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TO BARNABAS BIDWELL - Thomas Jefferson, The Works, vol. 10 (Correspondence and Papers 1803-1807) 
The Works of Thomas Jefferson, Federal Edition (New York and London, G.P. Putnam’s Sons, 1904-5). Vol. 10.
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TO BARNABAS BIDWELL
Washington July 11, ’07.
—Yours of June 27 has been duly received, and altho’ wishing your happiness always, I cannot be altogether unpleased with a transfer of your services to a department more pleasing to yourself, yet I cannot but lament your loss in Congress. You know that talents cannot be more useful anywhere than there; and the times seem to portend that we may have occasion there for all we possess. You have long ago learnt the atrocious acts committed by the British armed vessels in the Chesapeake & it’s neighborhood. They cannot be easily accommodated, altho it is believed that they cannot be justified by orders from their government. We have acted on these principles; 1. to give that government an opportunity to disavow & make reparation; 2, to give ourselves time to get in the vessels, property & seamen, now spread over the ocean; 3, to do no act which might compromit Congress in their choice between war, non-intercourse, or any other measure. We shall probably call them some time in October, having regard to the return of the healthy season, and to the receipt of an answer from Great Britain, before which they could only act in the dark. In the meantime we shall make all the preparations which time will permit, so as to be ready for any alternative.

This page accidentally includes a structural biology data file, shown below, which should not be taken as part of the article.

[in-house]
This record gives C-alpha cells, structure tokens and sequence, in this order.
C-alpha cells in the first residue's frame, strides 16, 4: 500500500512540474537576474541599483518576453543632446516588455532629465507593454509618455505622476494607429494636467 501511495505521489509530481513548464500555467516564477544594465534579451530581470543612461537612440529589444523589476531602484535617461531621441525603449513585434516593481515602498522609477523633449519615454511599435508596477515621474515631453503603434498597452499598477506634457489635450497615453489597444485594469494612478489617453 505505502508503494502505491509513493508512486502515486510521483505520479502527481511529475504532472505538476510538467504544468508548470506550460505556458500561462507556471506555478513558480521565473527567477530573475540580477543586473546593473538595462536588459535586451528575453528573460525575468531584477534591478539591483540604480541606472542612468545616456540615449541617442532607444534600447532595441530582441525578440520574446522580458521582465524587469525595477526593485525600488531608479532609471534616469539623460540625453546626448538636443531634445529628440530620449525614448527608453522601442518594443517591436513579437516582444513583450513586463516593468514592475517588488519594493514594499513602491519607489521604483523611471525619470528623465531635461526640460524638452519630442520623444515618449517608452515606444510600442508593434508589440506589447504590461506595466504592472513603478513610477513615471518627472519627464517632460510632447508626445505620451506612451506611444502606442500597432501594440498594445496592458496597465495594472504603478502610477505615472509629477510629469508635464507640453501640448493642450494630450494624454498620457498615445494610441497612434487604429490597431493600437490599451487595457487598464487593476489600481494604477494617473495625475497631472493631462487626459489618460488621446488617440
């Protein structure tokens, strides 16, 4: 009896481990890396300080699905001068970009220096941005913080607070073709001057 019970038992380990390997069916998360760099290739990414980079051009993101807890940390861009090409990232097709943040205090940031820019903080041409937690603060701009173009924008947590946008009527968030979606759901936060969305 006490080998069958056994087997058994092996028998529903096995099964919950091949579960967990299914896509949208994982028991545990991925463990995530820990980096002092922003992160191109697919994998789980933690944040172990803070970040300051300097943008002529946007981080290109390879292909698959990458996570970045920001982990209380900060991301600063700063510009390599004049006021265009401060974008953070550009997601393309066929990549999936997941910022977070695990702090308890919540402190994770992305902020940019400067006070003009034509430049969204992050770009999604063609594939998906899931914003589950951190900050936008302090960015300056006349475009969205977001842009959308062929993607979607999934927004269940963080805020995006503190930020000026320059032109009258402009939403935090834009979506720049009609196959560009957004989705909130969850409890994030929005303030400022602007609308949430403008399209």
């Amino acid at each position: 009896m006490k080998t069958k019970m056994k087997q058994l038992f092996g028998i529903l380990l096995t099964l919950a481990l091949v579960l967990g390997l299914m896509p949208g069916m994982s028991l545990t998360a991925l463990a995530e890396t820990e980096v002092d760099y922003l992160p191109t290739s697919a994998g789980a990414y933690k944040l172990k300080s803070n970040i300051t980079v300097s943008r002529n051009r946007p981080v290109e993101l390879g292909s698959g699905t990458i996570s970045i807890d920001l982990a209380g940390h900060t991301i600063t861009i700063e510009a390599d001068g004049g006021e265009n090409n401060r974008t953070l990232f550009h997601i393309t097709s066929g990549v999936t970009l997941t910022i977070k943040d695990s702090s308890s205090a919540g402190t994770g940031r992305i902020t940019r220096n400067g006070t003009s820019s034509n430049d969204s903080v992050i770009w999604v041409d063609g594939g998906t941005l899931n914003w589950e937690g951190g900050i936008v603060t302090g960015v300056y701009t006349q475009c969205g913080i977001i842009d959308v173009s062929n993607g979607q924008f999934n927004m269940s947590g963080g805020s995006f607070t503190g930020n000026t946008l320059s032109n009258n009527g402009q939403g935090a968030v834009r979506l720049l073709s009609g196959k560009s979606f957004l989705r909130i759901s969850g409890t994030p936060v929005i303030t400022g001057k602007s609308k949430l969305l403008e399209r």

The officers of the British ships, in a conference with a gentleman sent to them by the Mayor of Norfolk, have solemnly protested they mean no further proceeding without further orders. But the question is whether they will obey the proclamation? If they do not, acts of force will probably ensue; still these may lead to nothing further, if their government is just. I salute you with great affection.